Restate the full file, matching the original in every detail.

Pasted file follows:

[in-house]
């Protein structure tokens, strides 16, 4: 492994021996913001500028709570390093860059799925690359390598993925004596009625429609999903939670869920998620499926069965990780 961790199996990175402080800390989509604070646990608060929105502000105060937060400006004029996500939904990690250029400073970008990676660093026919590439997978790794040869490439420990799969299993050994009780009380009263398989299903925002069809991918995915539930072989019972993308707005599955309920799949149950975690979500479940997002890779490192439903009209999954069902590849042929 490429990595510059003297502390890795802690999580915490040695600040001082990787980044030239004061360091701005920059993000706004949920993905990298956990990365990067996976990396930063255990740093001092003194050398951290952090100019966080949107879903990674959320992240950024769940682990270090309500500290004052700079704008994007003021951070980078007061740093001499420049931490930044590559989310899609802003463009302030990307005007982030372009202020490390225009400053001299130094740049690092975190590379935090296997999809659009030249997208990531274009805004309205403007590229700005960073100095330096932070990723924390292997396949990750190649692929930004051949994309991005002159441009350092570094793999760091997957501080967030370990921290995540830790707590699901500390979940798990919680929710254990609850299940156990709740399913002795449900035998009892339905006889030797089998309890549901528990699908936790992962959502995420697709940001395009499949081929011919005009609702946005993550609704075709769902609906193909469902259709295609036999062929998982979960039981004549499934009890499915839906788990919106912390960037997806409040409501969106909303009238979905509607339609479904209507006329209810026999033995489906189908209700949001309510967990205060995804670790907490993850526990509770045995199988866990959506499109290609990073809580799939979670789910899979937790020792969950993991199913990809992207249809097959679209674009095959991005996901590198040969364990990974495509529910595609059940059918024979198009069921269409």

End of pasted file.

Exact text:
[in-house]
């Protein structure tokens, strides 16, 4: 492994021996913001500028709570390093860059799925690359390598993925004596009625429609999903939670869920998620499926069965990780 961790199996990175402080800390989509604070646990608060929105502000105060937060400006004029996500939904990690250029400073970008990676660093026919590439997978790794040869490439420990799969299993050994009780009380009263398989299903925002069809991918995915539930072989019972993308707005599955309920799949149950975690979500479940997002890779490192439903009209999954069902590849042929 490429990595510059003297502390890795802690999580915490040695600040001082990787980044030239004061360091701005920059993000706004949920993905990298956990990365990067996976990396930063255990740093001092003194050398951290952090100019966080949107879903990674959320992240950024769940682990270090309500500290004052700079704008994007003021951070980078007061740093001499420049931490930044590559989310899609802003463009302030990307005007982030372009202020490390225009400053001299130094740049690092975190590379935090296997999809659009030249997208990531274009805004309205403007590229700005960073100095330096932070990723924390292997396949990750190649692929930004051949994309991005002159441009350092570094793999760091997957501080967030370990921290995540830790707590699901500390979940798990919680929710254990609850299940156990709740399913002795449900035998009892339905006889030797089998309890549901528990699908936790992962959502995420697709940001395009499949081929011919005009609702946005993550609704075709769902609906193909469902259709295609036999062929998982979960039981004549499934009890499915839906788990919106912390960037997806409040409501969106909303009238979905509607339609479904209507006329209810026999033995489906189908209700949001309510967990205060995804670790907490993850526990509770045995199988866990959506499109290609990073809580799939979670789910899979937790020792969950993991199913990809992207249809097959679209674009095959991005996901590198040969364990990974495509529910595609059940059918024979198009069921269409």